In the wake of the MintPal disaster, a new crypto-to-crypto exchange emerged as a new player. Founded by Virgile Rostand, an academic with a Ph.D. in Mathematics and a Master of Mathematical Finance, CoinSquare looks to become a new player in the cryptocurrency exchange industry. In a press release of the launch, Rostand commented on the opportunities cryptocurrencies bring.
“Bitcoin and other cryptocurrencies are offering a tremendous opportunity at developing new segments of our financial system moving forward. We are designing CoinSquare to enable people into accessing these rapidly evolving new markets and participate in them with an emphasis on simplicity and security.”
As of right now, it looks like Rostand runs the company entirely on his own. He’s listed as the founder, managing direct and media contact. While it’s a relief that Rostand seems easy to find on social media and in the public knowledge domain, CoinSquare has room to grow over time and expand.
At first glance, the user interface seems blocky compared to a few other exchanges. Functionality wise, the site is easy to navigate and responsive in real time. All markets are denominated into bits, a controversial measurement system among the bitcoin community still. Users are also able to customize their portfolio and watch their favorite coins on their market list.
According to Rostand, CoinSquare integrates “top-notch security features such as time-base one-time passwords, email verifications and confirmations and active IP monitoring through a security center section.” They also claim to hold 95 percent of all coins in cold storage.
The major issue that the cryptocurrency exchange world is left with is the total lack of transparency from the MintPal disaster. 4000 bitcoins were gone in a flash as Green and Moopay LTD. destroyed the credibility of a once popular crypto-to-crypto exchange.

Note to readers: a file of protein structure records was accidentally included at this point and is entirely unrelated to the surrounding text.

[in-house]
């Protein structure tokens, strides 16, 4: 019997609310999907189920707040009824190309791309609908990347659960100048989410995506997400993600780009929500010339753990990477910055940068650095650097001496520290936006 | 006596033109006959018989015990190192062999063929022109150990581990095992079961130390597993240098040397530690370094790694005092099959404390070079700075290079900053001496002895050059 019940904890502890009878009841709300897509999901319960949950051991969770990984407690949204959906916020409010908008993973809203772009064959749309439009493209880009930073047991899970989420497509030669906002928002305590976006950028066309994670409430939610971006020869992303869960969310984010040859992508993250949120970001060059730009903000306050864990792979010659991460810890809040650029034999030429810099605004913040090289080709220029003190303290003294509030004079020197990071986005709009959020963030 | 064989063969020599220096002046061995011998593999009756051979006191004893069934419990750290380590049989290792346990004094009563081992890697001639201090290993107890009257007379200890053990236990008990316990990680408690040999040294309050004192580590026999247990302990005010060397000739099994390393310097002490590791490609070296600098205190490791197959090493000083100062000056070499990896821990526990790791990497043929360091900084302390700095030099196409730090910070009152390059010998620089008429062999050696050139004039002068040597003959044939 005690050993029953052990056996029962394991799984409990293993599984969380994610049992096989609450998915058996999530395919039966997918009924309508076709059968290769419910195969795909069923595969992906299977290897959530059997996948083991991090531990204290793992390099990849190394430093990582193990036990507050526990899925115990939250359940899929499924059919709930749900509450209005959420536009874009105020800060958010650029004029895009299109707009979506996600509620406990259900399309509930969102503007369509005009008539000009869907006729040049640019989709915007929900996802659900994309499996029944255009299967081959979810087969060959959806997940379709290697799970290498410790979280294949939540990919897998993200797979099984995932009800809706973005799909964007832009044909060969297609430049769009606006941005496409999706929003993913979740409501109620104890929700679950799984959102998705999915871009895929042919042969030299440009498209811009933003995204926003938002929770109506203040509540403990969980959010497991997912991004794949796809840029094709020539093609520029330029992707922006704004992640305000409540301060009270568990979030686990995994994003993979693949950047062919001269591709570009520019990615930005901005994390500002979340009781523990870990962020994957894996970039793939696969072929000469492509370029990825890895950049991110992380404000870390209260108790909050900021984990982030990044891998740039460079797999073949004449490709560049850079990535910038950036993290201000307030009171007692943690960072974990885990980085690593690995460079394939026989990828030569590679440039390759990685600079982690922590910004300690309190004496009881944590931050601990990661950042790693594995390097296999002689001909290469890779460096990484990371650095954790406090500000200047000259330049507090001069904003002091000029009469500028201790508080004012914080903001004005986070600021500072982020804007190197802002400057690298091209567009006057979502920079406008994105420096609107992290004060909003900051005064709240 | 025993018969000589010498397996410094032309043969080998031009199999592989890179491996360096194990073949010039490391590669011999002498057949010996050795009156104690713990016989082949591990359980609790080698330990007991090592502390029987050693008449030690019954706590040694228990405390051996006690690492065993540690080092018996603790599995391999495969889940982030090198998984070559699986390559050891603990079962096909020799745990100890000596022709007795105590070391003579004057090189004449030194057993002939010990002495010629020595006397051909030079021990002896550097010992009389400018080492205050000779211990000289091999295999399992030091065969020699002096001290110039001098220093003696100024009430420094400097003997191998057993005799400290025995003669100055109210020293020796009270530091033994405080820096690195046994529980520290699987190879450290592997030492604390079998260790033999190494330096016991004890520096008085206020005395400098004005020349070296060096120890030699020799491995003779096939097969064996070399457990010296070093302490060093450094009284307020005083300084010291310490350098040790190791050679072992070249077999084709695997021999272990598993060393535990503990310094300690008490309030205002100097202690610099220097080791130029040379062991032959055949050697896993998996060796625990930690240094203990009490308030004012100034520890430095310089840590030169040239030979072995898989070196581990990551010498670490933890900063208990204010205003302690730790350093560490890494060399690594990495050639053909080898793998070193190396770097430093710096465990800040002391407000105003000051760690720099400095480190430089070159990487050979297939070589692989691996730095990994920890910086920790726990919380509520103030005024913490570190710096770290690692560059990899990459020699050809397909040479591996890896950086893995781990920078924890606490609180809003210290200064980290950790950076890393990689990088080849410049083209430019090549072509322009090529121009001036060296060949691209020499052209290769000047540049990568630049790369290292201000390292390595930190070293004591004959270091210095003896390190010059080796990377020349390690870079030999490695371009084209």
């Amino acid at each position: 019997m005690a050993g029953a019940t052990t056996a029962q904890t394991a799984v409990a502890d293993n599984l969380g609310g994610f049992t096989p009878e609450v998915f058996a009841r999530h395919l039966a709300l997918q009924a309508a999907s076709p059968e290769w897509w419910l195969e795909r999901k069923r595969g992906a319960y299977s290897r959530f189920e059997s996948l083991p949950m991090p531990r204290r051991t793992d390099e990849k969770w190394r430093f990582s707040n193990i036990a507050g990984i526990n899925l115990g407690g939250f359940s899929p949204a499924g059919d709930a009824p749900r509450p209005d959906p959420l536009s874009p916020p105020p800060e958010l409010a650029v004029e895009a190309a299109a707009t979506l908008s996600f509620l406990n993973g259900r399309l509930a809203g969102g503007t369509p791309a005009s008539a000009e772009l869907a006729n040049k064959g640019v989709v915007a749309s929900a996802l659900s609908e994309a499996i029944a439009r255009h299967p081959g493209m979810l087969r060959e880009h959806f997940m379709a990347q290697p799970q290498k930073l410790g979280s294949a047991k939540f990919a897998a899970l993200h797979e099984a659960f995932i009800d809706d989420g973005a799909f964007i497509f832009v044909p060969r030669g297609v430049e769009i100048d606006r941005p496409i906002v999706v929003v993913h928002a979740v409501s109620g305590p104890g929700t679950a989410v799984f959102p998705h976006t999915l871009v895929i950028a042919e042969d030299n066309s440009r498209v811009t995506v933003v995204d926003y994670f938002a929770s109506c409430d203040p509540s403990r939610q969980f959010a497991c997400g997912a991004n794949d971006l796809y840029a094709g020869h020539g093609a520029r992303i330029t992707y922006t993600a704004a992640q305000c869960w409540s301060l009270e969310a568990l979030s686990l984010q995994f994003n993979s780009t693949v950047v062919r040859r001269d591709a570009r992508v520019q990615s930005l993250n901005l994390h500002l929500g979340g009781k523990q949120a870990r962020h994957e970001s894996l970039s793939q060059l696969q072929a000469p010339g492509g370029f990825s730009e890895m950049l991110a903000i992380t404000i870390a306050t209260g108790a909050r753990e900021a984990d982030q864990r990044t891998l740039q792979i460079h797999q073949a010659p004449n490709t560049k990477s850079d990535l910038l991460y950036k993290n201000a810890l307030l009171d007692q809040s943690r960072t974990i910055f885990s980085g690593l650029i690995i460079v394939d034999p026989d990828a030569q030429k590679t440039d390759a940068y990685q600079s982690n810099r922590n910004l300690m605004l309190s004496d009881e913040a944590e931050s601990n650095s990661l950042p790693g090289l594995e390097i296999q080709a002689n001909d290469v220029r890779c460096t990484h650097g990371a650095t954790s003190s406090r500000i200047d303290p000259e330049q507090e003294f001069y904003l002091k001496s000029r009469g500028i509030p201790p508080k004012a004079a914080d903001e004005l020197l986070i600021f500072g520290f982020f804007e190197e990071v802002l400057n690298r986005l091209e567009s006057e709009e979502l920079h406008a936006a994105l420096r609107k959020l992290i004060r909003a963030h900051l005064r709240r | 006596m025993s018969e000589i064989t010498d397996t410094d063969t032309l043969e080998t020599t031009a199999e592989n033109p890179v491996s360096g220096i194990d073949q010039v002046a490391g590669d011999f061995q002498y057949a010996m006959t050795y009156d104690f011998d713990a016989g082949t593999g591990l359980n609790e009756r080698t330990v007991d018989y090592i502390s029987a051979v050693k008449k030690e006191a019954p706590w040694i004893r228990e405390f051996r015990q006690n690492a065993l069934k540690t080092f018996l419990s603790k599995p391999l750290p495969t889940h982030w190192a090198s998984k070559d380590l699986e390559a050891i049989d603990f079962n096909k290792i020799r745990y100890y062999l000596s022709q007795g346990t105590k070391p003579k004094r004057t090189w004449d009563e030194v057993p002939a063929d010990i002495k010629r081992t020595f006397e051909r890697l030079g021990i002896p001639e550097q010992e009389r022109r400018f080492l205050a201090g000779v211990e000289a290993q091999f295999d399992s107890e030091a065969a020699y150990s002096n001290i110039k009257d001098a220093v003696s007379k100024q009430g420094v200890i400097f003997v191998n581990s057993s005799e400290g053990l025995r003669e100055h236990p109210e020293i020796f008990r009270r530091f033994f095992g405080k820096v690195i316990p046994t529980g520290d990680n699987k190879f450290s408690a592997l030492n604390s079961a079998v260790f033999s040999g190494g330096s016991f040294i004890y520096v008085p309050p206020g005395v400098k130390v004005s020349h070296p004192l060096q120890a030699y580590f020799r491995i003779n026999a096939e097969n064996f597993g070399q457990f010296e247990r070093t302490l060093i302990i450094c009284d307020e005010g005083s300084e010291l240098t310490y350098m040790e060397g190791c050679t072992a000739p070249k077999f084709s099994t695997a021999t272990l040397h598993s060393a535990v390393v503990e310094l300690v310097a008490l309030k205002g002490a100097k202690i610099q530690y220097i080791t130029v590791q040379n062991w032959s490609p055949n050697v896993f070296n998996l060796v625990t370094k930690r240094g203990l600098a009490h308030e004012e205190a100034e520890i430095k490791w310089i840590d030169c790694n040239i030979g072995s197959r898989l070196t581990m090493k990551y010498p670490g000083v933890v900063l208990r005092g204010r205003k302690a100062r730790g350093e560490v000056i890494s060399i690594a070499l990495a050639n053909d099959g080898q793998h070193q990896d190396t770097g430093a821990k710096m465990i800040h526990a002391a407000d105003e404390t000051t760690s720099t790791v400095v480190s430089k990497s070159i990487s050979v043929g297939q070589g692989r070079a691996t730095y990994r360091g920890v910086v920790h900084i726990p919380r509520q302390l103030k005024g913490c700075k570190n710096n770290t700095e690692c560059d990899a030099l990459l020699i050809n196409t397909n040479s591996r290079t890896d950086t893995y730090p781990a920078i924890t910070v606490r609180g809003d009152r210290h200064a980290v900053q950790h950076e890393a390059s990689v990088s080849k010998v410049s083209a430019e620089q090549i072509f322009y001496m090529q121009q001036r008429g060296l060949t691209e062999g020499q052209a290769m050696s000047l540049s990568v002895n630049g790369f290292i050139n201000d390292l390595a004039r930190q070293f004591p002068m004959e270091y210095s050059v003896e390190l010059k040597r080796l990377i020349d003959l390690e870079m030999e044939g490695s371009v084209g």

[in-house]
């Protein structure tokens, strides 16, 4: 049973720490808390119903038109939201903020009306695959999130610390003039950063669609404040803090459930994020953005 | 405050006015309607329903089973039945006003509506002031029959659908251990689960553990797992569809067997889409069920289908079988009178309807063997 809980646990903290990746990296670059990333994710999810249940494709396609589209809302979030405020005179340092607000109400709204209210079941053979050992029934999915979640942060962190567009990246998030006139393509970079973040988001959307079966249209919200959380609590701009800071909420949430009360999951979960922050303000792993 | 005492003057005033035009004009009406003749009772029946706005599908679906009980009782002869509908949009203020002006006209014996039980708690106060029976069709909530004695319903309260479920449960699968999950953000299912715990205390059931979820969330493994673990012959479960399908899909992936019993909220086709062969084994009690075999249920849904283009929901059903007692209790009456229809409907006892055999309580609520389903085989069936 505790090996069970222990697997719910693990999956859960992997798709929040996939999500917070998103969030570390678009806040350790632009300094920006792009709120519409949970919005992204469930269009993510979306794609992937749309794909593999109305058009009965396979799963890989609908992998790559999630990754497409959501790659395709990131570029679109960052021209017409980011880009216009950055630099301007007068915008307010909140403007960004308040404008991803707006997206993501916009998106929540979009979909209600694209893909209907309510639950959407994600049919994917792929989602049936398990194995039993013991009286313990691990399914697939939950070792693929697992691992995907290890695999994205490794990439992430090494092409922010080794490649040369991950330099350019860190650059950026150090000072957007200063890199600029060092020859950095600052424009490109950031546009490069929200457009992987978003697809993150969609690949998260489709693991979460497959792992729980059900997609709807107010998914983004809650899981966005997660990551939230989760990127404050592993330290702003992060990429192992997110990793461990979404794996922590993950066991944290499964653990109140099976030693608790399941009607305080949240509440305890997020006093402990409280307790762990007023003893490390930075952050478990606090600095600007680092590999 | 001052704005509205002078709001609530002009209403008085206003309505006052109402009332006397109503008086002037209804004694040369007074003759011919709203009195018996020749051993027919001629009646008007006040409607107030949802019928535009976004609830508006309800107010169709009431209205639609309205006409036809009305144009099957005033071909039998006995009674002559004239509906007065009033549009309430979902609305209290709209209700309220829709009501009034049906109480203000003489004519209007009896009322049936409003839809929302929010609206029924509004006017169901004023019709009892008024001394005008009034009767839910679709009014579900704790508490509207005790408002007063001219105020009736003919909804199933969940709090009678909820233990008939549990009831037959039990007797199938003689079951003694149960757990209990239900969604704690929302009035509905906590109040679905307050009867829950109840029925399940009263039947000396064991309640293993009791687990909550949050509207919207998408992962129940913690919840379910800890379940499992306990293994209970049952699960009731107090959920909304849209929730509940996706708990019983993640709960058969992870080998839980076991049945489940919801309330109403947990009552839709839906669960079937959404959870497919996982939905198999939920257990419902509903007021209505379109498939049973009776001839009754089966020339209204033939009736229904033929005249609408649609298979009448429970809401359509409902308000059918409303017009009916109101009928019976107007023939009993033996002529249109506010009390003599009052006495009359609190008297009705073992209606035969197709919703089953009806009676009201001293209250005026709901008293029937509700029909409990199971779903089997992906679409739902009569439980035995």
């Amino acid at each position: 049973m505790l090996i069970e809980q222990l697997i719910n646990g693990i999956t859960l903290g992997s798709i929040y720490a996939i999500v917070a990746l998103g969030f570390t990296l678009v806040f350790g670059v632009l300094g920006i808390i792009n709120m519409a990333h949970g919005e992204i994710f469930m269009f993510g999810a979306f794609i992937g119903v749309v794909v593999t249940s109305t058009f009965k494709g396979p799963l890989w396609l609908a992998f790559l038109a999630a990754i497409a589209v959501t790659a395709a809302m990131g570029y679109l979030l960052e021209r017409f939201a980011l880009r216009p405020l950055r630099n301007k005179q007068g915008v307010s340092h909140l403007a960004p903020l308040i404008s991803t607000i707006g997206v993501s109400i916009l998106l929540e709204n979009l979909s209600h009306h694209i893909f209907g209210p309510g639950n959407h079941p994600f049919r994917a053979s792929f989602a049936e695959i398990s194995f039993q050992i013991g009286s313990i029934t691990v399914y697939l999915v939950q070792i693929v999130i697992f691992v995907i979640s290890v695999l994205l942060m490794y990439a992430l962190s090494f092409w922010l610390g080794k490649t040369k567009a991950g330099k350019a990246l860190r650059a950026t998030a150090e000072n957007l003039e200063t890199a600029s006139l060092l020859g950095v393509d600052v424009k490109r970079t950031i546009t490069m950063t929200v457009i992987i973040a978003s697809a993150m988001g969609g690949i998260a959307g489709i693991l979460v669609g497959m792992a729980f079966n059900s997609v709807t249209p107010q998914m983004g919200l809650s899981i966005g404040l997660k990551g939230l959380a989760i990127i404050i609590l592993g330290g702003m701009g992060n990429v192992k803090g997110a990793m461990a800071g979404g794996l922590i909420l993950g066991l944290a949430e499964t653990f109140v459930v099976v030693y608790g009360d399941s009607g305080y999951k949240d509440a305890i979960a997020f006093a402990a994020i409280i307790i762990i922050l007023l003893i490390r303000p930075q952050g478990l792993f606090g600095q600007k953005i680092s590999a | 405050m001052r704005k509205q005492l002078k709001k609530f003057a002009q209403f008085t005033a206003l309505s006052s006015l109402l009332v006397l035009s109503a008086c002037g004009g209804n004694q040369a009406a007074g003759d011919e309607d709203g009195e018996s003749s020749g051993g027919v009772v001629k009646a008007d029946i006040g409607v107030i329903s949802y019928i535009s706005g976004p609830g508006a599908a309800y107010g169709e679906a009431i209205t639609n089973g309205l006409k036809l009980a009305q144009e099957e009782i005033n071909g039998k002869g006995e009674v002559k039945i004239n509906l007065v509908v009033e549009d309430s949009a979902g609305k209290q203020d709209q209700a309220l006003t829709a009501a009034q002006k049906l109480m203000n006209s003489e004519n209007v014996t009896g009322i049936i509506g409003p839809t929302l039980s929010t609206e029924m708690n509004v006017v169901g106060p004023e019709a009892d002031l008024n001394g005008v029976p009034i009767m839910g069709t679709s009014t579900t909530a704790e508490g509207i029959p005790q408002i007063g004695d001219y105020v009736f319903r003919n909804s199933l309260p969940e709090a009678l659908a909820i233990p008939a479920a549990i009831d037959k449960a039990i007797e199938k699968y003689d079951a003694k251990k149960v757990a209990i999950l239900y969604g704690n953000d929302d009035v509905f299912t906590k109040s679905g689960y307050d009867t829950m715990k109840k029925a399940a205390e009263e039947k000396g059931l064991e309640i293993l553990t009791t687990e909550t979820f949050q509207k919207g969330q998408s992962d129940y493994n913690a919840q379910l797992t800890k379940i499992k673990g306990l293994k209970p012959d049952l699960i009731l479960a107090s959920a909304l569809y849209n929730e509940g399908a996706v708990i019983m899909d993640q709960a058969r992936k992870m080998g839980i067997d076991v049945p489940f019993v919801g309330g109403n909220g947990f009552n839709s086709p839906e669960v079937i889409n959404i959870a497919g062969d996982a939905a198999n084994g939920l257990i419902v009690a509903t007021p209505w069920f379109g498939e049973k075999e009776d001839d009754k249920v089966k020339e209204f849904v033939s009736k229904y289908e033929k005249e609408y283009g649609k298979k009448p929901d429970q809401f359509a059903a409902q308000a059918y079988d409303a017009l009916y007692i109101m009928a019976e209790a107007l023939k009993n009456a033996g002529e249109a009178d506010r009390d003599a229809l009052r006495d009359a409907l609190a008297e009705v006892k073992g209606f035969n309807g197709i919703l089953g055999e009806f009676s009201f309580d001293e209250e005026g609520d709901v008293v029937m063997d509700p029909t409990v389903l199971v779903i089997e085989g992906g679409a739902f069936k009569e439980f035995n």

If the cryptocurrency community wants to learn from the experience, they need to demand total transparency and accountability from their services. A lot of the accountability will come from government regulation; although regulation is something the cryptocurrency mostly opposes.
The accountability mindset is also a large responsibility of the exchanges themselves. Exchanges like Coinbase, Circle and OKCoin all have public profiles of their top level employees. All of them risk their credibility on a failed service, pushing them to provide a better experience for their customers.
Cryptocurrency exchange still has a long way to go before the system is considered trustworthy. Exchanges risk being replaced by decentralized systems as cryptocurrency technology evolves If exchanges don’t make sure they follow the industry standard. That goes for exchanges as large as Coinbase and Bittrex, as well as small as new exchanges like CoinSquare.
What do you think of the new crypto-to-crypto exchange CoinSquare? Comment below!
Images from CoinSquare and Shutterstock.
Last modified: November 13, 2014 17:06 UTC